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How to Grow and Care for Geranium Plants


This plant grows best with full sun for most of the dayThis plant will tolerate some drought, but benefits from periodic wateringHummingbird PlantNo DeerWhite flowering plantRed flowering plantPink flowering plantblue flowering plantorange flowering plantA photograph of Pelargonium hortorum is availableHow to Use the Plant Care Icons at The Garden Helper
Geraniums have always been among the most popular of all flowering plants.
Angus the Garden Gnome

Growing Requirements for Geranium Plants

Geraniums are hardy in USDA zones 9-11
They should be planted outdoors in a spot where they will receive at least 6 to 8 hours of sunlight daily,
but only after all danger of frost is past and the soil has warmed.
They should be planted at the same soil level that they were growing at in their pot.
The soil should be light, loose and well draining, to which you have
added a generous amount of compost, leaf mold or peat moss.
The optimum soil ph for growing Geraniums is 6.5 (slightly acid).

Maintaining Geraniums

Mulching is recommended to conserve water in the soil and
for cooler soil temperatures during the summer.

Water Geraniums at least once a week if you have had no rain.
Geraniums dislike having wet leaves and flowers so it is best to use a soaker hose but if that isn't possible,
water early in the day to allow leaves and flowers to dry before nightfall.
Geraniums like to be well fed, so you should fertilize them with an all purpose 10-10-10 liquid plant food
every 2-3 weeks when they actively growing.
Remove the flowers promptly as they fade, or the bloom production will decline.

Overwintering Geraniums

One of the most important things I can tell you about overwintering is
to keep all of your outdoor plants away from heat sources in the house.
Also be very aware that there may be insects on the plants that could easily migrate to your houseplants.
You might want to spray them or isolate them for a while before exposing them to your other plants.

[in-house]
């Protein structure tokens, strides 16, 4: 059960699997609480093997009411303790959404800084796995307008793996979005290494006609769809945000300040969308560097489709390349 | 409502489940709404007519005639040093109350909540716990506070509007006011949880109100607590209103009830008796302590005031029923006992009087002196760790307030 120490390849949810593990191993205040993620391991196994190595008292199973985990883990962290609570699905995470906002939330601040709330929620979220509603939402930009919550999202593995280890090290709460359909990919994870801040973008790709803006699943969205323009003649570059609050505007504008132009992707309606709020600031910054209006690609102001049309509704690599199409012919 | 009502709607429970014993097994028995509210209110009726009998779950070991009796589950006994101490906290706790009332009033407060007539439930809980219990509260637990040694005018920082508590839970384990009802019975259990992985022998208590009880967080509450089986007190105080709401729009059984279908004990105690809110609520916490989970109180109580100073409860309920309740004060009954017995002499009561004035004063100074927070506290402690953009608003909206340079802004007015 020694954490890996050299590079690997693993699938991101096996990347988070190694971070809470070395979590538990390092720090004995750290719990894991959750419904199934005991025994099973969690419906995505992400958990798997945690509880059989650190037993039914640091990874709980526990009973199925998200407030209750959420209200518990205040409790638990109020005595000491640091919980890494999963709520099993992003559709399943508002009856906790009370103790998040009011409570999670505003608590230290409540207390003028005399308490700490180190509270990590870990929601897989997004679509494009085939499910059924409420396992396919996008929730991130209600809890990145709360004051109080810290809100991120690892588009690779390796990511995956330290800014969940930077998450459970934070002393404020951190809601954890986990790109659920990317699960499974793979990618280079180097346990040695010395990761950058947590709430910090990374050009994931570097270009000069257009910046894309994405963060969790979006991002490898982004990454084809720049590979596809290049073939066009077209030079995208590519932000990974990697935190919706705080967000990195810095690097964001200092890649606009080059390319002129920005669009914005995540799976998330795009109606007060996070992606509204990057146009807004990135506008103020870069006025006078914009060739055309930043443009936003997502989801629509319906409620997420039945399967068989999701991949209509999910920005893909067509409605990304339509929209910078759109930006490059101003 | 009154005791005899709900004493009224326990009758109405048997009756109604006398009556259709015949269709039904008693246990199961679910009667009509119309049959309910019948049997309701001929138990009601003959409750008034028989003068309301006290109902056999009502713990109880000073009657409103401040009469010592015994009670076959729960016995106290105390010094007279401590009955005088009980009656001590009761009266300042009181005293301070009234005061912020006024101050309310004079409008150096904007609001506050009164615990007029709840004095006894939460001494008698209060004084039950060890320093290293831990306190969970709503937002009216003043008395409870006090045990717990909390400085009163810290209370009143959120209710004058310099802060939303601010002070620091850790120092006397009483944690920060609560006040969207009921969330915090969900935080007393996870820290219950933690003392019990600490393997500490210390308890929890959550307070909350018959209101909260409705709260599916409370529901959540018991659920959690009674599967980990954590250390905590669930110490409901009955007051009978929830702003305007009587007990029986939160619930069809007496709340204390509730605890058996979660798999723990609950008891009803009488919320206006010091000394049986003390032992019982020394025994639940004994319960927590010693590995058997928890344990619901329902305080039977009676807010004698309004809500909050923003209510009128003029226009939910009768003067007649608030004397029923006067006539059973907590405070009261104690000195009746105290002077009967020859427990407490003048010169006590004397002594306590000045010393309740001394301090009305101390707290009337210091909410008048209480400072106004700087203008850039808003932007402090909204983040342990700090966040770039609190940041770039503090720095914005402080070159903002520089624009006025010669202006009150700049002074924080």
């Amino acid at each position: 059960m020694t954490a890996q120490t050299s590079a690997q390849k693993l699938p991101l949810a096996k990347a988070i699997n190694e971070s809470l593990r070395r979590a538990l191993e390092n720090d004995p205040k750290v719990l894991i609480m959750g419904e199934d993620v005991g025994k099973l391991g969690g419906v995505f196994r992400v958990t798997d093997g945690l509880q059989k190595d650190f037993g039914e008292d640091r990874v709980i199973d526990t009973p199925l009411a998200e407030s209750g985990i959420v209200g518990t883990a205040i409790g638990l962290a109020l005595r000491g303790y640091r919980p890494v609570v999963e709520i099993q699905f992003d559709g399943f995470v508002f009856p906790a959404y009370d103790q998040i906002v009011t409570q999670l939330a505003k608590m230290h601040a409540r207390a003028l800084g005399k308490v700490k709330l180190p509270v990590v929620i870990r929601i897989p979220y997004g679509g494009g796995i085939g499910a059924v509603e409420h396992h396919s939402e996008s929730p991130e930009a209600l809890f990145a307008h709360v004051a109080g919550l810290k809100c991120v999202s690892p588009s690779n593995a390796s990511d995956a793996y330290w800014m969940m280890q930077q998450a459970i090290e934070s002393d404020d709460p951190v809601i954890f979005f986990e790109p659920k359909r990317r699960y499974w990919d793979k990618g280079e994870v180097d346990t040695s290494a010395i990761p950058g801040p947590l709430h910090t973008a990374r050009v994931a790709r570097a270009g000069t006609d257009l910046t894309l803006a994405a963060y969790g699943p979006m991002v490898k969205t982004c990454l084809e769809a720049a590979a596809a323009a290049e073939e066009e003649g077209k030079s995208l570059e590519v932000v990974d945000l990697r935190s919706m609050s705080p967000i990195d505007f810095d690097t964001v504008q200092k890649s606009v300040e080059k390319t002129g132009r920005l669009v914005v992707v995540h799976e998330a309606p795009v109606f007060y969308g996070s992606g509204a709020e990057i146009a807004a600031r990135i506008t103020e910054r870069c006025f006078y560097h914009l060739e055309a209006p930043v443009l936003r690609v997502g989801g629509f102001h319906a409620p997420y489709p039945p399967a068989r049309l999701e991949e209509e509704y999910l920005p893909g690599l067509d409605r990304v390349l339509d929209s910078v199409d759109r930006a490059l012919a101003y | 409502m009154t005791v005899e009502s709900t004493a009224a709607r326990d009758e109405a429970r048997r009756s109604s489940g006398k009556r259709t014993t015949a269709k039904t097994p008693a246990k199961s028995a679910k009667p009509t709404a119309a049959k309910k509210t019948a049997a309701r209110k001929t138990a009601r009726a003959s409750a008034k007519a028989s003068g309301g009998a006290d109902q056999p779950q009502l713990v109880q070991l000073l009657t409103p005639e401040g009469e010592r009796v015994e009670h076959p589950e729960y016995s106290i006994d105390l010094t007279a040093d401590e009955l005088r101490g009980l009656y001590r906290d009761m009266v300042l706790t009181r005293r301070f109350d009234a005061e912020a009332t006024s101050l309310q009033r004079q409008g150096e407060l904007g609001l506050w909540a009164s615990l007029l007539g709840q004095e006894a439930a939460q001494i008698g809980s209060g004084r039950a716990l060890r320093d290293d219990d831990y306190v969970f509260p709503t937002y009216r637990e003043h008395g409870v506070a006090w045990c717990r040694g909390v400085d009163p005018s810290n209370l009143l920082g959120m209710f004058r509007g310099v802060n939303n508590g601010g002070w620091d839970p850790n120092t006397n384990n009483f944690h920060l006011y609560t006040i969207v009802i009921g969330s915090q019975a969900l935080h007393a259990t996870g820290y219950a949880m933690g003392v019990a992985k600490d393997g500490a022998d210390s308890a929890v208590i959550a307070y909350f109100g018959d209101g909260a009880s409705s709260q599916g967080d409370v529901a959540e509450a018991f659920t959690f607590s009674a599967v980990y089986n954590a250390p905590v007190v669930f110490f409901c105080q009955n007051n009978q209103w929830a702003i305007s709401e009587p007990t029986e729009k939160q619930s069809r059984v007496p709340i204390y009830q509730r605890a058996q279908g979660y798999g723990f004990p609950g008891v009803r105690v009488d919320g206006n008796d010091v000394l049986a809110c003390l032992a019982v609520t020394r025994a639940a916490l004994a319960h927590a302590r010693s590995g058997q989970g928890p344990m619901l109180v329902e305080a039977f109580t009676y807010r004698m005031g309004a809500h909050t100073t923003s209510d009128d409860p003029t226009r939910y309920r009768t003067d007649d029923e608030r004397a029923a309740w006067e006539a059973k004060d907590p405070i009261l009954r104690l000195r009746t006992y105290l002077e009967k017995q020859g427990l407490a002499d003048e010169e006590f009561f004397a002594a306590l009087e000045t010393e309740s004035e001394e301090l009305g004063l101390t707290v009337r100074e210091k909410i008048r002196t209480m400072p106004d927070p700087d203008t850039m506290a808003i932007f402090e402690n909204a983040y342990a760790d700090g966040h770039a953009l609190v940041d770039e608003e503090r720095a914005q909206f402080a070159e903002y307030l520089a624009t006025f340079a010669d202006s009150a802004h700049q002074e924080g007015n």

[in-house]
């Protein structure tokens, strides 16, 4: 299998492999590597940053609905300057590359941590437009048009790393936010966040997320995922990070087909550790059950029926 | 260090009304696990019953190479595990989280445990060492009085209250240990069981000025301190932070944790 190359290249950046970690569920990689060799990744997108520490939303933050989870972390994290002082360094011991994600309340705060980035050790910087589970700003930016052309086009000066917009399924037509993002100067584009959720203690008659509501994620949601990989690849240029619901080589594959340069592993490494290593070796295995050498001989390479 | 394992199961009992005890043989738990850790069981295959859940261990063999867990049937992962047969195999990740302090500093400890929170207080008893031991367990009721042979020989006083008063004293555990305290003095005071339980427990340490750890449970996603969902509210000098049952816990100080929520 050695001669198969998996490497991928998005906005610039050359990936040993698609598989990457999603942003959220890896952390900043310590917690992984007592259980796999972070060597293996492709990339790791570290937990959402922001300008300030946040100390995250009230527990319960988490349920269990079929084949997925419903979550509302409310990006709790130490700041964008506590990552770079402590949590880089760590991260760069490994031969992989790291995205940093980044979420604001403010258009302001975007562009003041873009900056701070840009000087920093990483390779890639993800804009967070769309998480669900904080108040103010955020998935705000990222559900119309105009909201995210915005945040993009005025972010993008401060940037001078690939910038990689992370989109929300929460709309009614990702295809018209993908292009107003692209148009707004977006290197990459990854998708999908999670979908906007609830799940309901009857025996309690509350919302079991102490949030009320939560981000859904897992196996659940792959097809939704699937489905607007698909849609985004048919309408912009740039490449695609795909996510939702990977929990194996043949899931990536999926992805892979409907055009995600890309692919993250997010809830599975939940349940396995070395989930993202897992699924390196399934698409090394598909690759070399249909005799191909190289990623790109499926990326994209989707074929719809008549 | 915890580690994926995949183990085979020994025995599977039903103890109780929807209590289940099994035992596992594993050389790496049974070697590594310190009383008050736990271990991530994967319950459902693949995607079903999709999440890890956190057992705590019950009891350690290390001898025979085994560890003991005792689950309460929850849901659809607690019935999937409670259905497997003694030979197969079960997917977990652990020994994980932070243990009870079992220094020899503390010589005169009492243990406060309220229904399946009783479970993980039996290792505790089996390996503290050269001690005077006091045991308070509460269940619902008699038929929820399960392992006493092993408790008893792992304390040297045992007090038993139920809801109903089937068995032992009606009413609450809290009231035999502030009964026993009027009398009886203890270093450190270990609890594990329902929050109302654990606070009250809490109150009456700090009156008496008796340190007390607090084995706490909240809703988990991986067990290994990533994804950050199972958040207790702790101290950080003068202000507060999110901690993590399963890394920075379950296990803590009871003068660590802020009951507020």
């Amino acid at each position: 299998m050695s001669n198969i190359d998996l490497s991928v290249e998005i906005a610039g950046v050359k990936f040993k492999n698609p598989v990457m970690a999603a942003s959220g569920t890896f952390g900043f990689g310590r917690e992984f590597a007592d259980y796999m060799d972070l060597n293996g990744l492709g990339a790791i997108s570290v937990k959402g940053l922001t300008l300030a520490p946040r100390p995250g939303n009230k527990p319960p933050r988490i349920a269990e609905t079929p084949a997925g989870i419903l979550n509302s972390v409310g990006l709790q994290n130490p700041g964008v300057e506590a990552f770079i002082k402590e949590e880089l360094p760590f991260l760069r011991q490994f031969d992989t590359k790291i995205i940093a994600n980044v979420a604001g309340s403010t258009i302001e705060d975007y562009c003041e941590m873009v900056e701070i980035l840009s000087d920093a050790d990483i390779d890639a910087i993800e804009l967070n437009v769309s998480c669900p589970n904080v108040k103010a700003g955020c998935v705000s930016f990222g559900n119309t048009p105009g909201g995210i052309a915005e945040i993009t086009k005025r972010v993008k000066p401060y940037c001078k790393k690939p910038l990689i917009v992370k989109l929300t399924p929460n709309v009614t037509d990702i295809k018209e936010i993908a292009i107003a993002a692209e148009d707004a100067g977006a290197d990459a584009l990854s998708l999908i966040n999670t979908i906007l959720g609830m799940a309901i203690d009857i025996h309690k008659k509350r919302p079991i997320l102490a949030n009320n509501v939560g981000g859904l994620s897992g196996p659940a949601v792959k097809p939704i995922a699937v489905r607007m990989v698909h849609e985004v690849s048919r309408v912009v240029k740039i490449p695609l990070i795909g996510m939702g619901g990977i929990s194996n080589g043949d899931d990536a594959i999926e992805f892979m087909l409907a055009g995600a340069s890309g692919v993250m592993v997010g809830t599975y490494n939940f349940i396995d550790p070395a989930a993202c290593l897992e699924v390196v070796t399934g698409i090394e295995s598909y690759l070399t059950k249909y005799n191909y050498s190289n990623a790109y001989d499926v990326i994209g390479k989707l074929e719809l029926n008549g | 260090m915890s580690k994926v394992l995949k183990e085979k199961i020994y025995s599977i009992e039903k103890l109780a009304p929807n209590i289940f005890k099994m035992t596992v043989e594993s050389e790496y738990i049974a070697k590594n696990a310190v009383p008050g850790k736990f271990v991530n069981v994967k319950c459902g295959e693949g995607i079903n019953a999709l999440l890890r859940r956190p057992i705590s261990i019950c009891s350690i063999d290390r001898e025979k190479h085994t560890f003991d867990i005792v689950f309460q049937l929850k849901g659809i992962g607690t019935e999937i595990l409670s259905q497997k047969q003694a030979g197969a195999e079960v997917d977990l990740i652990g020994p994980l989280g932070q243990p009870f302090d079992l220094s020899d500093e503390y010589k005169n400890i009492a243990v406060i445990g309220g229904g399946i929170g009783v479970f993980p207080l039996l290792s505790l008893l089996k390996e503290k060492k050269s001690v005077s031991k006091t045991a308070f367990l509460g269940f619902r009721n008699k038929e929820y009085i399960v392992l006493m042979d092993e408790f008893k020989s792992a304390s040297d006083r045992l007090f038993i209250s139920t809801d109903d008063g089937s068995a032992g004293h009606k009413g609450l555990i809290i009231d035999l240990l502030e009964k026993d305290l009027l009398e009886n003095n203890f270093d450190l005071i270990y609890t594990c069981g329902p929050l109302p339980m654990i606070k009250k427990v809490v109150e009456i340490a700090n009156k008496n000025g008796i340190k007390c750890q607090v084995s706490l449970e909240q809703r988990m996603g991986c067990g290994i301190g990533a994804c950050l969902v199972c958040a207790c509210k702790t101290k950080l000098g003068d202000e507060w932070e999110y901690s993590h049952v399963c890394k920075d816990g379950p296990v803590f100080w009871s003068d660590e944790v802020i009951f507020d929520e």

The best strategy for keeping your plants happy is to try to re-create the same conditions indoors that the geraniums were growing in, outdoors.
Try to provide as much light and humidity as you can.
The best temperature range would be from 60-70 degrees, which is cooler than a typical house in the winter, so if you have a cooler spare room that has sufficient light, you will have it made.
Even in these conditions, your geraniums may begin to get leggy and less attractive by the end of winter.
If this is the case, simply take cuttings from the mother plant.
Not only will the mother plants become bushier, you'll increase your stock of geraniums just in time for spring!

Propagating Geranium Plants

Geraniums are easily grown from seed. This is an excellent way to aquire a collection of different varieties.

If you have a favorite plant that you want to preserve, Geraniums are also easily cloned by taking and rooting softwood cuttings.
Take your cuttings in September from healthy plants which have been kept rather dry for a couple weeks.
Use a clean, sharp knife and make a cutting 3" to 4" in length from the growing tips.
Trim off the lower leaves from the cutting, and stick it into a coarse, sandy medium in small pots or in flats.
Water well, then place them in a warm spot in indirect light.
Do not allow the cuttings to dry out!

After roots are formed in 2-3 weeks, move the new plants into full sun and water only enough to keep them from shriveling.
Fertilize with a weak solution of liquid fertilizer every two weeks.
An 'Orange Appeal' Geranium in bloom
Geranium 'Orange Appeal'
Pelargonium hortorum
Brightly Colored Geraniums growing at a Nursery
Pelargonium hortorum
Pink Flowers on an Ivy Geranium in Bloom
Ivy Geranium
Pelargonium peltatum

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